Are You Accidentally Food-Shaming Yourself + Others?
Have you ever been out with a friend grabbing something to eat, poring over the menu and when you get ready to order, you begin to make excuses—out loud or to yourself—for what you want to choose?
"Oh, I did a really hard workout this morning so I earned this avo toast." Or another: "I haven’t really eaten much today so it’s OK for me to have this scone."
Whether you know it or not, you’ve just food shamed yourself. Food shaming is feeling like you shouldn’t have that scone even though you really want it because you’re afraid of what the person you're with might think or say, or need to justify a treat to yourself. After all, you are meant to be the healthy one, right?
Or perhaps even more annoying is when someone else does it to you. "Oh you’re going to eat that, are you? I didn’t think you ate gluten!" I’ve gotten this a few times, and I know firsthand how frustrating it is to hear.
The importance of being an "honest" healthy eater.
This is an important topic to share because if everyone viewed healthy eating as an endeavor that never involves the occasional indulgence, it discourages people from trying to be healthier in the first place, or worse, it could encourage a very negative, restrictive relationship with food.
As someone who is passionate about and promotes wellness, I do try to lead by example and show that there is a balance, which is what makes eating healthy actually sustainable and enjoyable. It's so important to be honest: Not even wellness gurus are perfect kale chompers 100 percent of the time. Furthermore, it's simply easier and better for your relationships if you can loosen the reins and indulge a bit when you're socializing.
It's not about being perfect.
I want to point out that I’m not encouraging a constant influx of junk food, but I do believe that in this day and age it’s difficult to avoid all less-than-ideal ingredients all of the time...and that’s completely OK! The alternative—all perfect all the time—would be unreasonable.
So next time you see your favorite yogi or foodie post a photo of, gasp, not a smoothie bowl—good on them! They're being honest with their following and that's to be admired. It's only through honesty that we can begin to dismantle food shaming.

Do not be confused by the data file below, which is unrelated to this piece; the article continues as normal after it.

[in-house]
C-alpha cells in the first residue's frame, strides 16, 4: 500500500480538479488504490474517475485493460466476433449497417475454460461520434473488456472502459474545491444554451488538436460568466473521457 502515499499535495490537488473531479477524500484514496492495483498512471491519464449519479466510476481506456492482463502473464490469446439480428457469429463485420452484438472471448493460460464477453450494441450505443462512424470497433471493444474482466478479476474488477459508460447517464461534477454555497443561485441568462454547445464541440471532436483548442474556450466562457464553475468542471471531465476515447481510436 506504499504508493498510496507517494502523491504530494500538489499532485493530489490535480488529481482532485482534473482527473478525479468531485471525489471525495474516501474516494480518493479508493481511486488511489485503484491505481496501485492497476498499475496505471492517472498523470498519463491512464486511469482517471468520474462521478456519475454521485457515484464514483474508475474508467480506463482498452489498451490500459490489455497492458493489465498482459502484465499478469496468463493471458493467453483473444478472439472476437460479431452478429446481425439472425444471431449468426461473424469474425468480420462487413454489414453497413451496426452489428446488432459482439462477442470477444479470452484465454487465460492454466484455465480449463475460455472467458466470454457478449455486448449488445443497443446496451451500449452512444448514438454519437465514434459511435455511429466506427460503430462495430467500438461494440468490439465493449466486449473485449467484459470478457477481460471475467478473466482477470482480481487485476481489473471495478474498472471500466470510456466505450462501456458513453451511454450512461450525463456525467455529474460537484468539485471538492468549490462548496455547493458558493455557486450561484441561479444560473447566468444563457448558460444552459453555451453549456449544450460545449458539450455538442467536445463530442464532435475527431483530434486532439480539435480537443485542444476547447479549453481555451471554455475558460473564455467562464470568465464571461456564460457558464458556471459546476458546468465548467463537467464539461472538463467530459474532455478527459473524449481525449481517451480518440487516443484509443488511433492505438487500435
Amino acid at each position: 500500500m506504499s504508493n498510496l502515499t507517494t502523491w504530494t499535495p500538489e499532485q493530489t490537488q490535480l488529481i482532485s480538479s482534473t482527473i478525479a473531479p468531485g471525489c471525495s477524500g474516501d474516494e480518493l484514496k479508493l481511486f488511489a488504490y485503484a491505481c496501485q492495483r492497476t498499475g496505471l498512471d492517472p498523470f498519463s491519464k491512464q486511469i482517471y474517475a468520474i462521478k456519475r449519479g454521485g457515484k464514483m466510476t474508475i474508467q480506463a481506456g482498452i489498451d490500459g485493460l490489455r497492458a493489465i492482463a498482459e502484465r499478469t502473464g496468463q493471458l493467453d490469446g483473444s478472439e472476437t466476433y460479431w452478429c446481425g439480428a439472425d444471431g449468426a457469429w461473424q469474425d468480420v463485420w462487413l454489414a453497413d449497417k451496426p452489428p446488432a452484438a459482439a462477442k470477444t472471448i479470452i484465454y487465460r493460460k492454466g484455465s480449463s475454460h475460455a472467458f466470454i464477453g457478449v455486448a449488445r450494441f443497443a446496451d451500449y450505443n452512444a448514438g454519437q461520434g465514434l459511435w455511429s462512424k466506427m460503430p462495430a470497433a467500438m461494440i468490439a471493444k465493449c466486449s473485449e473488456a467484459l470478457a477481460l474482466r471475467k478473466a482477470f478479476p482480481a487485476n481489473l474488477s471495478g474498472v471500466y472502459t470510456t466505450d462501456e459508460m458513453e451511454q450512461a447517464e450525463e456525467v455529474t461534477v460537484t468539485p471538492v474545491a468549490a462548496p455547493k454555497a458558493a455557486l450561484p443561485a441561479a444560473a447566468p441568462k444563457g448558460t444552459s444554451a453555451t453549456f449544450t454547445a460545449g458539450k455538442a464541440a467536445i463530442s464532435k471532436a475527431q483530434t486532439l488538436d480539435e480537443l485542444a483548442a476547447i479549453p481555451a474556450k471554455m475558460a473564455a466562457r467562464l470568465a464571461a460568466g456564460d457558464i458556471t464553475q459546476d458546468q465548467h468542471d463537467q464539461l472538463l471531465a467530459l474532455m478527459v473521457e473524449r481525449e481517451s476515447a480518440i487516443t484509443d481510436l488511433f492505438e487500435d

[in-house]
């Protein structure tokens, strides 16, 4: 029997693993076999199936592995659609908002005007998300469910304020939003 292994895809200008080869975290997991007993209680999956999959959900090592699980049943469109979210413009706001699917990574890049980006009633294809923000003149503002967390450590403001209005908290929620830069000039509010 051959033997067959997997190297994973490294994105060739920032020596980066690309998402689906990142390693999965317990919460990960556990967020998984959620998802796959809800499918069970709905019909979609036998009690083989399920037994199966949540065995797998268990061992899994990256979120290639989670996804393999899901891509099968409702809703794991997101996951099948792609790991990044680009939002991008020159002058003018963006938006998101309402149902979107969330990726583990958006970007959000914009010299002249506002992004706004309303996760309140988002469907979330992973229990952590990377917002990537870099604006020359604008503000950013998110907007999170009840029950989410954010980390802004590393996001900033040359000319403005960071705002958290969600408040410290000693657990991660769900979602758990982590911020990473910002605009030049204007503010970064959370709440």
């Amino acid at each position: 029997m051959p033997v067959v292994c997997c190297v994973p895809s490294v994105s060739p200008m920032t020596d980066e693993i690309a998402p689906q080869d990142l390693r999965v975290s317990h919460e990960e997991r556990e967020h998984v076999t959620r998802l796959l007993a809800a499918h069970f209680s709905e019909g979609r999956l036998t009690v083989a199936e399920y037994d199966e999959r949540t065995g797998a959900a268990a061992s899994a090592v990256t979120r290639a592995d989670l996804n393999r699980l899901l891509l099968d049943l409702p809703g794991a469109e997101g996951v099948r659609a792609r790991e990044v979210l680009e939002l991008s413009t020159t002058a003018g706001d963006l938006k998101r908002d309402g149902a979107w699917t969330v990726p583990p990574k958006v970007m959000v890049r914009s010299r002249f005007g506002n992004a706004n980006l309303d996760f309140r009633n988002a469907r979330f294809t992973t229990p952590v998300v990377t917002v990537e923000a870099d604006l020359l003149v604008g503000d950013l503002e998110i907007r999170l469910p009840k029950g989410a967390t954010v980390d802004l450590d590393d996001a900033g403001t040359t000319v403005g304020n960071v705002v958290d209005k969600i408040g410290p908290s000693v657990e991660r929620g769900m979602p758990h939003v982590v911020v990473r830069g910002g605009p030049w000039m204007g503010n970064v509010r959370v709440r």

Here's what you can do next time you catch yourself food shaming:
1. Be honest with yourself.
You know when you’ve filled yourself with real, nourishing food that has provided your body with what it needs and when you don't. If you're filling up on empty calories, consider putting that second cookie back or walk away from buying that takeout because your body deserves nourishment and care in the form of good, whole foods.
2. Acknowledge that everyone has their own vice.
And it may be different from yours. Your treat may be a brownie but someone else's may be a glass of wine or a big juicy steak. No matter if it’s sweet, salty, or savory, we all have a weakness. So even if you're choosing a superfood salad over dinner with your pal, don’t make her feel guilty about ordering something different.
3. Be aware of the difference between advice and shaming.
With my educational background in food, I do have a lot of advice to share, but I'm mindful of when I dole it out and how I go about saying it. Giving advice to someone who’s struggling on his diet and wants to know how to cook more healthfully is quite different from waiting until after someone has already ordered his steak and proceeding to lecture him about red meat.
This can be especially tough when it comes to family, so take extra measures to clarify that you’re giving this advice because you’re worried about his health and want him to live longer. It has nothing to do with his character whatsoever!
4. A healthy relationship with food is balanced.
Developing a sustainable love of healthy food sometimes means having your cake and eating it too. Over-restriction can quickly become a negative drain that ends up doing more harm than if you just gave yourself permission to enjoy that cheese board! I eat really well 95 percent of the time. If I had to extend this to 100 percent, I’d lose my mind, so this is where I draw the line and put my sanity first.
Bottom line, be honest with yourself and respect your well-being, which includes your happiness and mental health too. Shame shouldn’t be associated with your food; instead, replace it with love, understanding, and positivity.
Ready to learn more about how to unlock the power of food to heal your body, prevent disease & achieve optimal health? Register now for our FREE web class with nutrition expert Kelly LeVeque.